Here’s to another 300! Although at the current pace, it sure looks like it’ll be more than eight and a half years before I reach post 600.

Beer of the week: King Sue Double IPA – This double IPA comes from Toppling Goliath Brewing Co. in Iowa, a brewery that is very hot right now. Last I checked, BeerAdvocate lists five Toppling Goliath brews in it’s top 50, including the top rated beer overall. On the secondary market, certain Toppling Goliath beers have asking prices approaching four figures.

King Sue, once identified by Business Insider as one of the most highly sought-after beers in the country, is currently ranked forty-ninth on BeerAdvocate. And the hype is not misplaced. King Sue is a very murky pale gold beer, with a huge aroma of mango and pineapple. The flavor also has those tropical fruit notes, together with plenty of malt to round everything out. A special beer for a special occasion.

Reading of the week: Bibliotheca Historica by Diodorus Siculus – In popular culture, the number 300 probably most associated with the Spartans who made the famous last stand against the Persian king Xerxes at Thermopylae. What mostly gets forgotten is the many thousands of other Greeks who fought alongside the Spartans. But “The 300 Spartans, 1,000 additional Lacedaemonians, 3,000 other Peloponnesians, 1,000 Malians, 400 Thebans, 1,000 Phocians, and 1,000 Opuntian Locrians” doesn’t quite roll off the tongue. In the face of “not less than one million soldiers” under the command of the invading Persian king, however, what’s a few thousand give or take?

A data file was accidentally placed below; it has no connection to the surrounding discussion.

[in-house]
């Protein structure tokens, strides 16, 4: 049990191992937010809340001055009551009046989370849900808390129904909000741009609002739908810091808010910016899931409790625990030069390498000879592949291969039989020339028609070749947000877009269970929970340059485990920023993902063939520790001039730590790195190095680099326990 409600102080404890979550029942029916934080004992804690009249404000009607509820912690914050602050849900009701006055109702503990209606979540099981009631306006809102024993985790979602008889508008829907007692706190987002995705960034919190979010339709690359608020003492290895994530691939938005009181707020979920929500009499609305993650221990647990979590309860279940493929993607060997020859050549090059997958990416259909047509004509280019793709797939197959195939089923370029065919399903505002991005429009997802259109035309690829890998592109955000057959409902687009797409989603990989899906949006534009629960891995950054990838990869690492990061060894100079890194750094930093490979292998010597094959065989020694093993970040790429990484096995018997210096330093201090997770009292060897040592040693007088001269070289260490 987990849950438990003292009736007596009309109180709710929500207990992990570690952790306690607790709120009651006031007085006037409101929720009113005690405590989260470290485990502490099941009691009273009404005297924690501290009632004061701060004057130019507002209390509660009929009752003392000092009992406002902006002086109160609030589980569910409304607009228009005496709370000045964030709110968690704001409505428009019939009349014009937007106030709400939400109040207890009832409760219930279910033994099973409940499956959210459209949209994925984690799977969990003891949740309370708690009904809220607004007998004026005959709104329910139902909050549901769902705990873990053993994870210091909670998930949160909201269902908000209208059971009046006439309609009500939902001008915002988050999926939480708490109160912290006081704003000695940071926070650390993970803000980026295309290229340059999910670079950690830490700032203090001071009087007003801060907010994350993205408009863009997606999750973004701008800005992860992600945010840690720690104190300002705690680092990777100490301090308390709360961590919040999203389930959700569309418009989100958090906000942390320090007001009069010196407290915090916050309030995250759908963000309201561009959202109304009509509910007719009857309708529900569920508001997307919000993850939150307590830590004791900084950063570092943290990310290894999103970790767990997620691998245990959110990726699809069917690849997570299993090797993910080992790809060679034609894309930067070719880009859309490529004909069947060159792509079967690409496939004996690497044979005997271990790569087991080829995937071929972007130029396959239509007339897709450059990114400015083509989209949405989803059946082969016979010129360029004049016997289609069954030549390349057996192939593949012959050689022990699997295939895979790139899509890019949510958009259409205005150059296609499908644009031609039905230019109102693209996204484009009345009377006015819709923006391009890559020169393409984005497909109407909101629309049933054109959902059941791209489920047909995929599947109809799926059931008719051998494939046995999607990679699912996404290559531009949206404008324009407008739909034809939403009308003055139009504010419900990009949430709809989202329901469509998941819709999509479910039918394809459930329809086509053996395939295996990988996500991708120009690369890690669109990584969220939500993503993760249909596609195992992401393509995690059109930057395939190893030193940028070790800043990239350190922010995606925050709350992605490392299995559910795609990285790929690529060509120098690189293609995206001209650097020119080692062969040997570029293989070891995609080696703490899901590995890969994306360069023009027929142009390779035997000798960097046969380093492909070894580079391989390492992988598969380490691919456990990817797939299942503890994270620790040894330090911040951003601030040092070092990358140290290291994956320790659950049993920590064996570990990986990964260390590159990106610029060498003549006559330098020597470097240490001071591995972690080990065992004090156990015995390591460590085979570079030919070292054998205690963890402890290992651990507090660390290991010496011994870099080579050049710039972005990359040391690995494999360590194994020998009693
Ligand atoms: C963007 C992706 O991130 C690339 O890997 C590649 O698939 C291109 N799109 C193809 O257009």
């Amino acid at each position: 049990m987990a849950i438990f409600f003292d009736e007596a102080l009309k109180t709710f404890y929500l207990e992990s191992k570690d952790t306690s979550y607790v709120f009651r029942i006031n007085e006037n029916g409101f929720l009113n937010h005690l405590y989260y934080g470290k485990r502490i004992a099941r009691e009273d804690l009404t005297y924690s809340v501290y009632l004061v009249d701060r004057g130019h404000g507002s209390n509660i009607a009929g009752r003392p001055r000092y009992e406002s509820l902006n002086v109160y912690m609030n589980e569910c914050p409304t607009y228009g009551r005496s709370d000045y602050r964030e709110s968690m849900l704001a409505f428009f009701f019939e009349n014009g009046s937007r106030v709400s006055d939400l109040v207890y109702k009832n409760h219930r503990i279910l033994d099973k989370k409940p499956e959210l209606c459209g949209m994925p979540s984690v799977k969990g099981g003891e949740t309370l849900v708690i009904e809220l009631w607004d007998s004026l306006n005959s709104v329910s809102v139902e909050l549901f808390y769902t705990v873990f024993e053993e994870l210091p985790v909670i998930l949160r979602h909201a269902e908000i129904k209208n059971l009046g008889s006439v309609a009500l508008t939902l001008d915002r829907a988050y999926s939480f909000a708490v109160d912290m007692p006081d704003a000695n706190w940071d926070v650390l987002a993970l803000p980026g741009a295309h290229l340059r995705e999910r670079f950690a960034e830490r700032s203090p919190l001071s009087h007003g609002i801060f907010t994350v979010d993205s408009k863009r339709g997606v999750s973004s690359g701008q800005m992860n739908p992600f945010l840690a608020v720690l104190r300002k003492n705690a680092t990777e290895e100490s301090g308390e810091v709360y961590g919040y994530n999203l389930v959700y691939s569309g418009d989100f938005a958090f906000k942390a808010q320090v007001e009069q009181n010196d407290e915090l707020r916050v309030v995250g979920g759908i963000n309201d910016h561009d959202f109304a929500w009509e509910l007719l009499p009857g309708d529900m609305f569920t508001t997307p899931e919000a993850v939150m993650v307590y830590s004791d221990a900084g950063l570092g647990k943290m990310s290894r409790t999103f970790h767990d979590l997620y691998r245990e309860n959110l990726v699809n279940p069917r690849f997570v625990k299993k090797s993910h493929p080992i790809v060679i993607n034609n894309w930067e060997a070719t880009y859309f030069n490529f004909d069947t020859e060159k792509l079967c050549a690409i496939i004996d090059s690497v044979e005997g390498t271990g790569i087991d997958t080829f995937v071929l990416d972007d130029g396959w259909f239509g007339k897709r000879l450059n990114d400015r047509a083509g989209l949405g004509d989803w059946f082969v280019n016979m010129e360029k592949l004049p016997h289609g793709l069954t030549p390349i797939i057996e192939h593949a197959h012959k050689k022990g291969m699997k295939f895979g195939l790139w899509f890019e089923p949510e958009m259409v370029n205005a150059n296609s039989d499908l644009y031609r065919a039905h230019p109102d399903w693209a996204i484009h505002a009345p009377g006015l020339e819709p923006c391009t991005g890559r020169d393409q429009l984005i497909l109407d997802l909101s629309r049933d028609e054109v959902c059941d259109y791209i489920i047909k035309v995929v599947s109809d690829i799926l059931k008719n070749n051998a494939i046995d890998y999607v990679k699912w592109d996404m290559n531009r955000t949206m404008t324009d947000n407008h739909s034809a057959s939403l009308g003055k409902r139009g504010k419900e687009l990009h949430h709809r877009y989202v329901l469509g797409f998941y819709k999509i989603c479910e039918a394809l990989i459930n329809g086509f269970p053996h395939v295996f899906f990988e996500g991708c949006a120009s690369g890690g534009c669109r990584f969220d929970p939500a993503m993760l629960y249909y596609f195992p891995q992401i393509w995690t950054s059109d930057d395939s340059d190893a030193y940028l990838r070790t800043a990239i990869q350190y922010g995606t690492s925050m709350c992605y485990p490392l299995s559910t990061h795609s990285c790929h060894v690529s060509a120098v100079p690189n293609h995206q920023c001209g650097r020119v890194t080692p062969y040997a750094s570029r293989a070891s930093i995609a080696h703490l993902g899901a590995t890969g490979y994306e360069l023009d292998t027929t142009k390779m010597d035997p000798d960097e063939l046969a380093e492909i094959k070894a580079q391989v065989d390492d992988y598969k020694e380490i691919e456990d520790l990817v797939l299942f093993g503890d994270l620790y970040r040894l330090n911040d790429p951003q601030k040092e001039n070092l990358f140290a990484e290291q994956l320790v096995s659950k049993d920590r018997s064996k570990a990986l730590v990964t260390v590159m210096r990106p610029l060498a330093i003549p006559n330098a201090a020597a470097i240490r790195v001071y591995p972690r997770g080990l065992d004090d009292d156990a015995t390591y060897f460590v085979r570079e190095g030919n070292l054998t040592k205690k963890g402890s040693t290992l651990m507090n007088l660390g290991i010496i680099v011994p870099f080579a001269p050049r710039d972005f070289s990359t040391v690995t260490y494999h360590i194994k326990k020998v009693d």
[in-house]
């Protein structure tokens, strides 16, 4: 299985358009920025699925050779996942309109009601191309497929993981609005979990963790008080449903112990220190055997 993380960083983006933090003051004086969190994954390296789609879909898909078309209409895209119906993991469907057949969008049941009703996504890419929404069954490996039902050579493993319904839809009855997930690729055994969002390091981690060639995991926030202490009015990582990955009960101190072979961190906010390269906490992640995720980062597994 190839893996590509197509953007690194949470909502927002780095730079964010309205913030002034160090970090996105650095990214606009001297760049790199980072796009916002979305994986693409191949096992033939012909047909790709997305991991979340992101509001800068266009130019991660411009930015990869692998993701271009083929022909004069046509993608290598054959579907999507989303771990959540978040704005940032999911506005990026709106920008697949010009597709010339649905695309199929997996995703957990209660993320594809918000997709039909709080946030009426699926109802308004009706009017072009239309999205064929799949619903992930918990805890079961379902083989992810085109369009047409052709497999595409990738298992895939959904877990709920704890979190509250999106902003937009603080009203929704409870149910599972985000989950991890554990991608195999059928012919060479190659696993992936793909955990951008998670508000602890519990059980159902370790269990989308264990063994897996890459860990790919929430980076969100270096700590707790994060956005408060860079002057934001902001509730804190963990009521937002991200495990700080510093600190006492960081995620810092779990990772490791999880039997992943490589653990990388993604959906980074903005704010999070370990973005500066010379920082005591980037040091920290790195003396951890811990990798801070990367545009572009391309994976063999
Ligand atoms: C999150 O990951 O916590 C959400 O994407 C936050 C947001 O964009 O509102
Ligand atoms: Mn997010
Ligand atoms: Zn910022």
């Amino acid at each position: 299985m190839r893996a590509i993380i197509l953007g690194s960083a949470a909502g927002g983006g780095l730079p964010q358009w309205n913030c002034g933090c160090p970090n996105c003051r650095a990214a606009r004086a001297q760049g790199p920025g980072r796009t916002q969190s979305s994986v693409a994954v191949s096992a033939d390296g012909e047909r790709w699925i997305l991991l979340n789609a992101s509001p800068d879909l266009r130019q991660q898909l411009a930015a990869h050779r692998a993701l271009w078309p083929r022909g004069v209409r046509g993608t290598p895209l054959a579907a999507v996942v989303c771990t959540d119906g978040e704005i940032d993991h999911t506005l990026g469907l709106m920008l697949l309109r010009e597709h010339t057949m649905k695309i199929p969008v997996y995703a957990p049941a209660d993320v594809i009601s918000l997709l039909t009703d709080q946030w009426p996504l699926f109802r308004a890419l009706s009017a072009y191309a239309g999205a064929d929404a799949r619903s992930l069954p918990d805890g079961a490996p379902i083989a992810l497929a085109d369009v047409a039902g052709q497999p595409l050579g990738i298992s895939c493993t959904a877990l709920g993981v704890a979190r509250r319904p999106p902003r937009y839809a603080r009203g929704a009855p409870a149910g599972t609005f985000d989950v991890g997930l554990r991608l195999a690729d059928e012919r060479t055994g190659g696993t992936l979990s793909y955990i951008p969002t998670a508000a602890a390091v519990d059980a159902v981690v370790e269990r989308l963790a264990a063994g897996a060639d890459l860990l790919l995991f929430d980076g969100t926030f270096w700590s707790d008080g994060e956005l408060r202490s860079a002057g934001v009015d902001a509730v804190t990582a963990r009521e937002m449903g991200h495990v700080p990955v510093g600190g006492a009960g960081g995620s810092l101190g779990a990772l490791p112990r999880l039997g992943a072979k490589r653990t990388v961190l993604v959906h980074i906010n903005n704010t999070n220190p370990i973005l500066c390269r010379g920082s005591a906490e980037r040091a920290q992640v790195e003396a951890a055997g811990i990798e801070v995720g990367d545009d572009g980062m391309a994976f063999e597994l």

Question for the week: Excepting small primes, what number has the most cultural significance?